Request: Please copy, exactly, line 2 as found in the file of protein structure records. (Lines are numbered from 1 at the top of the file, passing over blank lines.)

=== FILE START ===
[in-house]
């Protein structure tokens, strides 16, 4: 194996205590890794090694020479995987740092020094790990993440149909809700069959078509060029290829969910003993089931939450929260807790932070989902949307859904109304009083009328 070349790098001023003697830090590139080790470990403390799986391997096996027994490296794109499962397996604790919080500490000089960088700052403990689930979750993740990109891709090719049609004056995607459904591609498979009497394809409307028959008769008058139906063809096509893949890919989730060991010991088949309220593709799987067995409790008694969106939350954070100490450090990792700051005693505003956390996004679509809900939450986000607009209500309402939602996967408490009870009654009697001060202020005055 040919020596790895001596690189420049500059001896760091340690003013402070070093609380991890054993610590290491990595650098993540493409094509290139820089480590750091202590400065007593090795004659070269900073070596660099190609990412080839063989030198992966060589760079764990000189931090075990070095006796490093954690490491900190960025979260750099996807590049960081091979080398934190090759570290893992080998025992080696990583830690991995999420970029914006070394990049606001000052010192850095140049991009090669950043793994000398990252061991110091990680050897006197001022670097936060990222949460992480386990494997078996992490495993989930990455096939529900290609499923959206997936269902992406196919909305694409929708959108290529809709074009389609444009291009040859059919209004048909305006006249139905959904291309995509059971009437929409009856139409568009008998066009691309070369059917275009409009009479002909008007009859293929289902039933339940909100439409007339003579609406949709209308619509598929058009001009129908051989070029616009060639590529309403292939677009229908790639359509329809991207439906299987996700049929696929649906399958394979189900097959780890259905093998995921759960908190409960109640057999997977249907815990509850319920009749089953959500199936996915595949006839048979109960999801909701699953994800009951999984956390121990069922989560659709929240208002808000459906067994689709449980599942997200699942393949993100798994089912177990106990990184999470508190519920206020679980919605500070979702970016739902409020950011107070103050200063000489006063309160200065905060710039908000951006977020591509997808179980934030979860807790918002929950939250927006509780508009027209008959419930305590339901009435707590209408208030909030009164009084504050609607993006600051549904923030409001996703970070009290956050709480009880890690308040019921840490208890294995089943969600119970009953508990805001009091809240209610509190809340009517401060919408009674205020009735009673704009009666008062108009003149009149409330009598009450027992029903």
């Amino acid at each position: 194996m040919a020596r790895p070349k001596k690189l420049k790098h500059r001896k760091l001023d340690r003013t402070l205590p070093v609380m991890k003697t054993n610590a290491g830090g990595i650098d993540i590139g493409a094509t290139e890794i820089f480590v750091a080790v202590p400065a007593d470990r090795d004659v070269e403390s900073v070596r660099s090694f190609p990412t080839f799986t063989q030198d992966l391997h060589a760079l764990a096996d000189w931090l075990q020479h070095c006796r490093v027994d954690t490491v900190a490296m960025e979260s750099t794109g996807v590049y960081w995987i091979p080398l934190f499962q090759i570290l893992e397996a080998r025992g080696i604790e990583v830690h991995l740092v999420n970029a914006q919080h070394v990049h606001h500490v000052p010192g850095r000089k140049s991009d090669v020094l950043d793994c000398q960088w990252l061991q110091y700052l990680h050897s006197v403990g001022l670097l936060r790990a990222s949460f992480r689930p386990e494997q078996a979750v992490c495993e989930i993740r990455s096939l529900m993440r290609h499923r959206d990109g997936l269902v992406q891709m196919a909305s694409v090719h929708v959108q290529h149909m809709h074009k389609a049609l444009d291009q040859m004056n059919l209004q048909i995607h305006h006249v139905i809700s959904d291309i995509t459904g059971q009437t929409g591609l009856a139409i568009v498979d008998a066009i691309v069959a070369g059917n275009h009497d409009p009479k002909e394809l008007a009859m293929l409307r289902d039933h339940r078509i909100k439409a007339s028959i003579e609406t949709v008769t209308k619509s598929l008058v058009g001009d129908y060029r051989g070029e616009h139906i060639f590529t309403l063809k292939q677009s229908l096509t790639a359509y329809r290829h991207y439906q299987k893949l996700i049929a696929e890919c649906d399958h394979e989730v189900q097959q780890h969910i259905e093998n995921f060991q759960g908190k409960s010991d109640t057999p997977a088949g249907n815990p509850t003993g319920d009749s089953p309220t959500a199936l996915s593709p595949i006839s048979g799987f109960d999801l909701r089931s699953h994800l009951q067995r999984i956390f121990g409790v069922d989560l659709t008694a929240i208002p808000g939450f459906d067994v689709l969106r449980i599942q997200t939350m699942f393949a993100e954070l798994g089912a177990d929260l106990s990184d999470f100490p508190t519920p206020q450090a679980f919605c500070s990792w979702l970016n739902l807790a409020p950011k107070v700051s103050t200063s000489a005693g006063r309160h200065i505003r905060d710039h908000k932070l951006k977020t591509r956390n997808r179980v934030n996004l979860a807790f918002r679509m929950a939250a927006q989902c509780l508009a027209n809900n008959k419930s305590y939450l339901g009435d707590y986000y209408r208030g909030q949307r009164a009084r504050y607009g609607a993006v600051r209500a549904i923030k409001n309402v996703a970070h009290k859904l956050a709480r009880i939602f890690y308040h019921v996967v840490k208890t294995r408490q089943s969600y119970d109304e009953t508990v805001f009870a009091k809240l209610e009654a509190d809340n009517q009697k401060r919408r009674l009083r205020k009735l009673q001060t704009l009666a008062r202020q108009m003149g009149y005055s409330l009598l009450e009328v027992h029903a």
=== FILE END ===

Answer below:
């Protein structure tokens, strides 16, 4: 194996205590890794090694020479995987740092020094790990993440149909809700069959078509060029290829969910003993089931939450929260807790932070989902949307859904109304009083009328 070349790098001023003697830090590139080790470990403390799986391997096996027994490296794109499962397996604790919080500490000089960088700052403990689930979750993740990109891709090719049609004056995607459904591609498979009497394809409307028959008769008058139906063809096509893949890919989730060991010991088949309220593709799987067995409790008694969106939350954070100490450090990792700051005693505003956390996004679509809900939450986000607009209500309402939602996967408490009870009654009697001060202020005055 040919020596790895001596690189420049500059001896760091340690003013402070070093609380991890054993610590290491990595650098993540493409094509290139820089480590750091202590400065007593090795004659070269900073070596660099190609990412080839063989030198992966060589760079764990000189931090075990070095006796490093954690490491900190960025979260750099996807590049960081091979080398934190090759570290893992080998025992080696990583830690991995999420970029914006070394990049606001000052010192850095140049991009090669950043793994000398990252061991110091990680050897006197001022670097936060990222949460992480386990494997078996992490495993989930990455096939529900290609499923959206997936269902992406196919909305694409929708959108290529809709074009389609444009291009040859059919209004048909305006006249139905959904291309995509059971009437929409009856139409568009008998066009691309070369059917275009409009009479002909008007009859293929289902039933339940909100439409007339003579609406949709209308619509598929058009001009129908051989070029616009060639590529309403292939677009229908790639359509329809991207439906299987996700049929696929649906399958394979189900097959780890259905093998995921759960908190409960109640057999997977249907815990509850319920009749089953959500199936996915595949006839048979109960999801909701699953994800009951999984956390121990069922989560659709929240208002808000459906067994689709449980599942997200699942393949993100798994089912177990106990990184999470508190519920206020679980919605500070979702970016739902409020950011107070103050200063000489006063309160200065905060710039908000951006977020591509997808179980934030979860807790918002929950939250927006509780508009027209008959419930305590339901009435707590209408208030909030009164009084504050609607993006600051549904923030409001996703970070009290956050709480009880890690308040019921840490208890294995089943969600119970009953508990805001009091809240209610509190809340009517401060919408009674205020009735009673704009009666008062108009003149009149409330009598009450027992029903």